provided by John Phillips
Longtime Mossy Oak Pro Will Primos of Flora, Mississippi, has been hunting elk every year since 1988. He said, “I’ve had some fantastic opportunities in my lifetime to call in hundreds of bull elk.” Primos, the creator of Primos Hunting hunts for elk in three states annually. He’s been producing videos and products for the elk-hunting industry for many years. “We wanted to get the public excited about not just elk but hunting and protecting them as well,” he said. “We’re strong supporters of the Rocky Mountain Elk Foundation and its mission.” Primos doesn’t just call and take elk himself, he also guides and calls for other people. Primos has taken or called more than 200 elk for others for his videos, “Primos The Truth 19: Big Bulls Video.”
This hunt took place around 2000 in Montana. Some wildfires had broken out in the Belt Mountains, and we were hunting on a ranch not far from the Missouri River near Three Forks, Montana. A good portion of the ranch had been burned. This hunt took place early in the season when a snowstorm had moved through, so there was about two feet of snow on the ground. We’d gone up the mountain for several days and never found a bull or any sign of elk. From what we observed, we were pretty sure that the fire had pushed most of the elk, if not all of the elk, off the mountain.
On the way back to camp, I was driving and spotted a bull. The windshield wipers were on intermittent - not because the snow was still falling - but due to the wind blowing some of the snow off the branches and trees. A “cashoo” sound emitted from the wipers as they went back and forth across the front window. The bull picked his head up but couldn’t see us because I’d stopped the vehicle. “Big bull, big bull…and I think he’s out there by himself,” I told everyone. The bull was only about 75 yards away from us, until he finally turned away from us and walked down into a canyon. We all jumped out of the truck when we knew the bull couldn’t see us and tried to close in the distance between us and the bull. Soon enough, the bull came out of the canyon and went up the same mountain where we were. I cow called, and he hadn’t gone far before he stopped and bugled.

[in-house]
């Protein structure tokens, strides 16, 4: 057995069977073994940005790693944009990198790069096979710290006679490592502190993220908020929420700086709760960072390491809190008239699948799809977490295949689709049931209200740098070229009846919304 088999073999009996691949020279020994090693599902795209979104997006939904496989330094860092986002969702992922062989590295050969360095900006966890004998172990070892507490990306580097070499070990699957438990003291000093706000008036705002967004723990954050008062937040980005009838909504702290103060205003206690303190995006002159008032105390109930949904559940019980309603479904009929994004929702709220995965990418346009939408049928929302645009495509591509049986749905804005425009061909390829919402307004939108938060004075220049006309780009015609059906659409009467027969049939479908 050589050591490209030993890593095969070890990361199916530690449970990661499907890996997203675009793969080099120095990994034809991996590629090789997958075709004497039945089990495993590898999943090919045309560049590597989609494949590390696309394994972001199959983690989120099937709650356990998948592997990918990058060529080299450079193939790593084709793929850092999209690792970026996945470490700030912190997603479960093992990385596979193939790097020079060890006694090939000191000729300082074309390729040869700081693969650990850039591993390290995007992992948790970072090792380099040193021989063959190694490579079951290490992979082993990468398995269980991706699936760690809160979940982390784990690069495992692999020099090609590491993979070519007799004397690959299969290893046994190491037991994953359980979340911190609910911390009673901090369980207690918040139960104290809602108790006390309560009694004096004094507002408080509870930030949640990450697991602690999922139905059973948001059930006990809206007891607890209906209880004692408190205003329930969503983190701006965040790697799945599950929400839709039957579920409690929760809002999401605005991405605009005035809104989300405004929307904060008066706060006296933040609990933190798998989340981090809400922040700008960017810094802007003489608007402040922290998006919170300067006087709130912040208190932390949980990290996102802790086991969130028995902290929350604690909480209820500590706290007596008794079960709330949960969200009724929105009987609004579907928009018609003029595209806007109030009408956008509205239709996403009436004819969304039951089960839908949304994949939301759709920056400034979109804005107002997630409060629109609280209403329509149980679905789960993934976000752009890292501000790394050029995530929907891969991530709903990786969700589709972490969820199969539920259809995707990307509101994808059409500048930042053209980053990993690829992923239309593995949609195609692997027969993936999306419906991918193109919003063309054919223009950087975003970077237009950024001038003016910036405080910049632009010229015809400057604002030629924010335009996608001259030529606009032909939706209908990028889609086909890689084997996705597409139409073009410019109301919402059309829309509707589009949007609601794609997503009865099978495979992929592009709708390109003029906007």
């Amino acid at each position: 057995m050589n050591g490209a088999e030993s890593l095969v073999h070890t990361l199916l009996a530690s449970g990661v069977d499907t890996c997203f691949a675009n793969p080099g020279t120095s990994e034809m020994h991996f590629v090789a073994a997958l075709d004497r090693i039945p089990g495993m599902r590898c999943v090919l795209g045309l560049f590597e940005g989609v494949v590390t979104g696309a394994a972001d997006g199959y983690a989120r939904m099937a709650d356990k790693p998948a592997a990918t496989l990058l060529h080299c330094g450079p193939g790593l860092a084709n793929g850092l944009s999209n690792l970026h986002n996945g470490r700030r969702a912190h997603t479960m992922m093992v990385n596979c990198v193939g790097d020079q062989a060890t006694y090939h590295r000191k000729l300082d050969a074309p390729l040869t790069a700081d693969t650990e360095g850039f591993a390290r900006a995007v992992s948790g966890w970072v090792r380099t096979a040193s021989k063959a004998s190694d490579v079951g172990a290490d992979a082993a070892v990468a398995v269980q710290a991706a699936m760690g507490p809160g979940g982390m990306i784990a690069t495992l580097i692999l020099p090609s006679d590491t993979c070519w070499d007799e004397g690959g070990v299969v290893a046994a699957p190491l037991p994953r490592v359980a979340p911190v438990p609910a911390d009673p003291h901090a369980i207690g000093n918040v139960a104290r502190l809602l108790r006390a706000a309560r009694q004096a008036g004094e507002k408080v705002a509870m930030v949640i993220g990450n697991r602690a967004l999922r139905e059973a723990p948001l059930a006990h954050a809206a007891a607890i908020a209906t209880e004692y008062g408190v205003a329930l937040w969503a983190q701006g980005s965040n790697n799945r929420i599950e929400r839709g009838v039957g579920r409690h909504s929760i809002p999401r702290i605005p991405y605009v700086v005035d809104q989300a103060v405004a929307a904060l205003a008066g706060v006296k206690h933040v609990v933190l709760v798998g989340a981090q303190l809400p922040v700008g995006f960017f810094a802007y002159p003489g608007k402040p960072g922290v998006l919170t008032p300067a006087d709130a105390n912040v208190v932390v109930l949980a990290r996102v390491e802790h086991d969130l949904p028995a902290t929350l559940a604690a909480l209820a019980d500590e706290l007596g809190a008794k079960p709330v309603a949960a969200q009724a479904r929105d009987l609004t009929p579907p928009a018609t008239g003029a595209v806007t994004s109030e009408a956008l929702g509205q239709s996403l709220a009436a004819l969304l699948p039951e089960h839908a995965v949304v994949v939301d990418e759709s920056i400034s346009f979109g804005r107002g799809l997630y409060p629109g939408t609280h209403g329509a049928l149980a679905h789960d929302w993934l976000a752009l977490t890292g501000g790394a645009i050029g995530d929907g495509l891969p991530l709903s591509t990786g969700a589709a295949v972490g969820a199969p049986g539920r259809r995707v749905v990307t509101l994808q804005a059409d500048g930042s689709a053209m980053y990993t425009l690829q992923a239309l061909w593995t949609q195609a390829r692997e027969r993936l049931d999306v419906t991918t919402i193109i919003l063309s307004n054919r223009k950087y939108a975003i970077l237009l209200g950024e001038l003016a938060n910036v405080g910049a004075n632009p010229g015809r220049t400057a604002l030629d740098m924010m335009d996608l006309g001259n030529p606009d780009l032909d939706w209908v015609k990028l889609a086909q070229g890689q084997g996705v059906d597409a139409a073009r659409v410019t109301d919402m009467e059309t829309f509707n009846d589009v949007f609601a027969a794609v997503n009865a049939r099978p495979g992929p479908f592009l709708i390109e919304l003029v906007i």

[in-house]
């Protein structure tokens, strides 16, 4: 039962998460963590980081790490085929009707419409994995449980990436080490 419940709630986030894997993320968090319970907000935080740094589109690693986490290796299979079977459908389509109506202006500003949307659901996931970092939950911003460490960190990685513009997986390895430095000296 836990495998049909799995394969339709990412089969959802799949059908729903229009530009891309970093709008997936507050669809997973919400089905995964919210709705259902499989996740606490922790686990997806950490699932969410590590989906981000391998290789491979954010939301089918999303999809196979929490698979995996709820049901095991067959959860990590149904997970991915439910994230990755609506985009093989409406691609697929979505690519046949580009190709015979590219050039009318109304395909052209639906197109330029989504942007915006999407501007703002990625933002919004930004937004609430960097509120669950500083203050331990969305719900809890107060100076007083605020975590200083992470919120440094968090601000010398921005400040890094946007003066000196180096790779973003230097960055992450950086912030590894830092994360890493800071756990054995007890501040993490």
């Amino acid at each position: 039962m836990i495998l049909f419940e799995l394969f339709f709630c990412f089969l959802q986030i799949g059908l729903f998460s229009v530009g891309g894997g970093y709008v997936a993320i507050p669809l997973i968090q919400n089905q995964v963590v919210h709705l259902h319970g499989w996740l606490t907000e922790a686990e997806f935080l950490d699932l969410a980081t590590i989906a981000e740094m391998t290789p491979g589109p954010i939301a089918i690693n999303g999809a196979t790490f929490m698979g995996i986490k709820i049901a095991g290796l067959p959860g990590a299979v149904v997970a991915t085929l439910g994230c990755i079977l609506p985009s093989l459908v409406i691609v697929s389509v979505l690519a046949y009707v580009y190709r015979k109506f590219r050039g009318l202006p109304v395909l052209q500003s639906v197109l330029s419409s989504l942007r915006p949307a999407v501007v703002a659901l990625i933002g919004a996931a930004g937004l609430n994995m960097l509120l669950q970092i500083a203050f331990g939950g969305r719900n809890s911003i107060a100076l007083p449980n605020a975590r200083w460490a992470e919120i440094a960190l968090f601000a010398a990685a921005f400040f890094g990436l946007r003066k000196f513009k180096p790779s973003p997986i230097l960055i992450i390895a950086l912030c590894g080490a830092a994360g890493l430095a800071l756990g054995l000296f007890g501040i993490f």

I was running the video camera and calling. Brad Farris, a friend of mine who drew a tag on this land, would be the shooter. Once we got set up, the bull came by us at about 40 yards. Brad was ready to shoot. As I was cow calling the elk, Brad had the perfect shooting lane to take a shot. However, as the bull started walking toward us, Brad didn’t call to stop the elk. He’d forgotten to put a cow call in his mouth. Since I had one, I mewed, and the bull stopped right in the middle of Brad’s shooting lane. He already had ranged the distance to where the bull stopped, so he released the arrow and made a perfect shot. This was a tremendous-sized bull, scoring about 397 inches - an absolute monster.
Finding a bull, calling him in to an archer, and the archer making a good shot are the easiest parts of an elk hunt. The real work begins when the bull is on the ground. Fortunately, while hunting in the Gila Wilderness of New Mexico one time, a guide there had taught us how to get the meat off the elk without having to gut him by skinning him down the back, getting the tenderloins out and taking the rest of the meat off the elk without field dressing it first. Since there were four of us, we were able to drag that bull down the mountain and get him to a road. We then used our pickup truck to load up the elk and take him back to camp. Getting an elk out of the mountains or steep terrain is often an all-night or most-of-the-day type of job. On each elk hunt, I build some great memories with friends, while getting videos to remember them.